Sunday, August 26, 2018

Working Out and Working In - God's Spiritual Routine

by Rhonda Rhea @RhondaRhea

I may not stick with a new exercise plan very well, but if I got points for all the plans I’ve started, I would have some serious points. Not aerobic points. Just points. I’m in with the gym membership. Then out. In. Out. In. Out. At least it sounds aerobic. Still, I am the Hokey-Pokey of gym members.

Confessing here that most of the time I’m all too flex when it comes to what I label as “my workout.” I’ve “turned myself around” presently and I’m back in at the gym. This time I started gradually, just like I read I should. So for the first week or so, I spent several minutes thinking about yoga pants. Really intently. 

My workout a few days ago was pretty awesome, though. First, I spent 20 minutes walking all over the house looking for my car keys so I could drive to the gym. I counted that. Then after I got there, I spent 20 more minutes trying to untangle my earphones. Counted that, too. Because, hey, I was at the gym. By that time I only had about 10 minutes left and I spent that showering. Workout? Check.

Today’s exercise routine was a bit more intense and I didn’t even do it at the gym. I call it the “there was a sock behind the dryer” workout and I think I was actually sweating this time. Plus, I later burned over 2000 calories. Meaning I left a can of cinnamon rolls in the oven too long. Working out is hard.

Paul gives us some interesting workout instructions when he says to “work out your own salvation” in Philippians 2:12. He’s not talking about working for our salvation. We see clearly in God’s Word that Jesus did all the work that was needed when He died on the cross for us. Salvation is complete. So how can we work it out

The instruction here actually is to allow what’s already on the “in” to show up on the “out.” It’s about obedience. “So then, my dear friends, just as you have always obeyed, not only in my presence, but now even more in my absence, work out your own salvation with fear and trembling,” (HCSB). The “how” is answered in the next verse: “For it is God who is working in you, enabling you both to desire and to work out His good purpose,” (Phil. 2:13, HCSB).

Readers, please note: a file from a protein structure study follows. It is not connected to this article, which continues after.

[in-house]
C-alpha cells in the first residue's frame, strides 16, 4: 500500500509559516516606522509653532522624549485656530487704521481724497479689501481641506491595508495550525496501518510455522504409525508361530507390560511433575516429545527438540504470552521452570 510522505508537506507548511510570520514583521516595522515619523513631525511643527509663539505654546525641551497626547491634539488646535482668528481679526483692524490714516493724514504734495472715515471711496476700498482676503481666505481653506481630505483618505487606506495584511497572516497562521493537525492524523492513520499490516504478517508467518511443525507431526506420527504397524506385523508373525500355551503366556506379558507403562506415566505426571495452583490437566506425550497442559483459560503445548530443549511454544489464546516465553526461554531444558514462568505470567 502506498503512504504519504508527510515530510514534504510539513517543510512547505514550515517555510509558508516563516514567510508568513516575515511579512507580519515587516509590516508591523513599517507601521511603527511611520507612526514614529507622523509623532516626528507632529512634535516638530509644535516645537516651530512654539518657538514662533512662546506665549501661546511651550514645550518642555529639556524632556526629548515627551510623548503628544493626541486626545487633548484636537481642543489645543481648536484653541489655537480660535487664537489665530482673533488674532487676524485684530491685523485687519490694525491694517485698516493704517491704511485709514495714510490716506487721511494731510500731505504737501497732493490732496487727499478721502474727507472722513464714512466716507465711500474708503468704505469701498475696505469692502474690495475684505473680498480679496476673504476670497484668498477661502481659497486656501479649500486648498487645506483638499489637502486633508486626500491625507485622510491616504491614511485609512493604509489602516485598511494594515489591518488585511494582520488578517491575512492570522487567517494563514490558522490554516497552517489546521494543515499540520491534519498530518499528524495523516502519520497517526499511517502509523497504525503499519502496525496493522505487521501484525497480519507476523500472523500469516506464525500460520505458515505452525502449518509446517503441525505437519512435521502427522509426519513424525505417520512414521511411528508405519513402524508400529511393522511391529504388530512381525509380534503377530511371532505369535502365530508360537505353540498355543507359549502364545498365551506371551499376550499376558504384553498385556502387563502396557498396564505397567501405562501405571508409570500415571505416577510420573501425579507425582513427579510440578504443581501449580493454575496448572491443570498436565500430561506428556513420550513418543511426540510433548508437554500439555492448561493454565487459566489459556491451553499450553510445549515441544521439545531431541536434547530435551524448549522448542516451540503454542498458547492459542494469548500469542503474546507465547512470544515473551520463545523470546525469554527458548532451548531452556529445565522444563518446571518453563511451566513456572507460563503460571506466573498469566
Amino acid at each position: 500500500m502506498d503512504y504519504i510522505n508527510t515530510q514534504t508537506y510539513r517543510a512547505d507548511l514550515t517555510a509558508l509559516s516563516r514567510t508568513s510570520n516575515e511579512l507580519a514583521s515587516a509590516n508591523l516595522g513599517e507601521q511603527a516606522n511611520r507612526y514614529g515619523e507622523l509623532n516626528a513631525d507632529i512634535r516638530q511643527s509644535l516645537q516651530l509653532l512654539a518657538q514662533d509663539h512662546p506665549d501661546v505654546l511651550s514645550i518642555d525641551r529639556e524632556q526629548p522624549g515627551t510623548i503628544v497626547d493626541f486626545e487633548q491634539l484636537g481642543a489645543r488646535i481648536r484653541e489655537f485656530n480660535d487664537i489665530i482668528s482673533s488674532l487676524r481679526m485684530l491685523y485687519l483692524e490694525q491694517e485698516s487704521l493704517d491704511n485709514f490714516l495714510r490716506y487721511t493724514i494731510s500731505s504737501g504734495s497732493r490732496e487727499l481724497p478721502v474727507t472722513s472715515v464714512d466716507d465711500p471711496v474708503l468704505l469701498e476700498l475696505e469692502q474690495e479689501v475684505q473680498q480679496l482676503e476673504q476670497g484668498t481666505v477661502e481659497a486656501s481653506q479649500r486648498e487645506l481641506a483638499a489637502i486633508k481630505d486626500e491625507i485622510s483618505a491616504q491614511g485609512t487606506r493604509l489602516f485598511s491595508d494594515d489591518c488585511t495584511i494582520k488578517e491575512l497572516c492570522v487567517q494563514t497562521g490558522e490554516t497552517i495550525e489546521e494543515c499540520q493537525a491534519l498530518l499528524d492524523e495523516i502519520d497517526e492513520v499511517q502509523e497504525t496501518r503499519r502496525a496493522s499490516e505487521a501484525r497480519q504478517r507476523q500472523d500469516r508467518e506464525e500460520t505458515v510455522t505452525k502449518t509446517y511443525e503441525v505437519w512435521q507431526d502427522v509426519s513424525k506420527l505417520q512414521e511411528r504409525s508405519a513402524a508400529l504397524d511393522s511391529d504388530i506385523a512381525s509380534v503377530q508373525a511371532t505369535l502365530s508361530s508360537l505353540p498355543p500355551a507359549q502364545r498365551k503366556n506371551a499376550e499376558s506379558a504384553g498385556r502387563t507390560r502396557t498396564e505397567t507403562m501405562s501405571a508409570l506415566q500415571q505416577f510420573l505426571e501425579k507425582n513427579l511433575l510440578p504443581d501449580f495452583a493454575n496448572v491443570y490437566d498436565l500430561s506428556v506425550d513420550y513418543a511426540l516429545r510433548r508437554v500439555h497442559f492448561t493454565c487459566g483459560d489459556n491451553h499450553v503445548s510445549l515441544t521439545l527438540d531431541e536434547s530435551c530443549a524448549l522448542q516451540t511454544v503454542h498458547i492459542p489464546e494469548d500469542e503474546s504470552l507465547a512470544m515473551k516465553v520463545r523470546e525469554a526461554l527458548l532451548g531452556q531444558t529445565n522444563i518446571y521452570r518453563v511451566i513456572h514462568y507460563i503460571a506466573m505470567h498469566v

Workout? Check! His good purpose works its way from the inside out as we grow in obedience, and as we lean into His power. Our goal is to take an active role in our own spiritual growth and allow Him to mature us by staying spiritually engaged. No points for spiritual couch potatoes. 

Allowing Him to work in us doesn’t mean our growth will never be a bit strenuous either. Sometimes working out is hard. Staying disciplined in reading His Word, building His church, continuing consistently in prayer, loving on His people and serving them even when they’re difficult—it’s not always the easiest. 

The good news is that He will even spark our “wanter.” He gives us the ability, yes, but as we trust in Him, He grants us “both to desire and to work out” His calling. There’s blessed victory in seeing the Lord work it out—doing in and through us what we once couldn’t bring ourselves even to desire without His Holy Spirit making it happen. That’s growth. And it brings glory to the Father. And never mind what happens at the gym,that’swhat it’s all about.

Working Out and Working In - God's Spiritual Routine - @RhondaRhea on @EdieMelson (Click to Tweet)

"God's good purpose works its way from the inside out as we grow in obedience & lean into His power." @RhondaRhea on @EdieMelson (Click to Tweet)

Rhonda Rhea is a humor columnist for lots of great magazines, including HomeLife, Leading Hearts, The Pathway and more. She is the author of 10 nonfiction books, including How Many Lightbulbs Does It Take to Change a Person? and coauthors fiction with her daughter, Kaley Faith Rhea. She and her daughters host the TV show, That’s My Mom, for Christian Television Network’s KNLJ. Rhonda enjoys traveling the country speaking at all kinds of conferences and events. She and her pastor/hubs have five grown children and live in the St. Louis area.


  1. Does feeding the farm animals and jumping to conclusions count? If not, does restless leg syndrome? What about counting the times up and down from the tractor as "stair climber" exercises? Lord, why am I not in better shape? Too many "table lifts" You say? Thank you for reminding me of my favorite cartoon--given to me by my wife some years ago--where the man is looking down at the scale and his wife asks "Are you sure your soul needs this much temple?" Thank you for your wonderful humorous approach to life Ms. Rhonda. God's blessings ma'am...

    1. I love your illustrations, Jim. Wow, a farmer, an ex-soldier, businessman, and Christian writer. Blessings on you in each endeavor!

    2. Ha, Jim--good ones. Thanks for your take. :)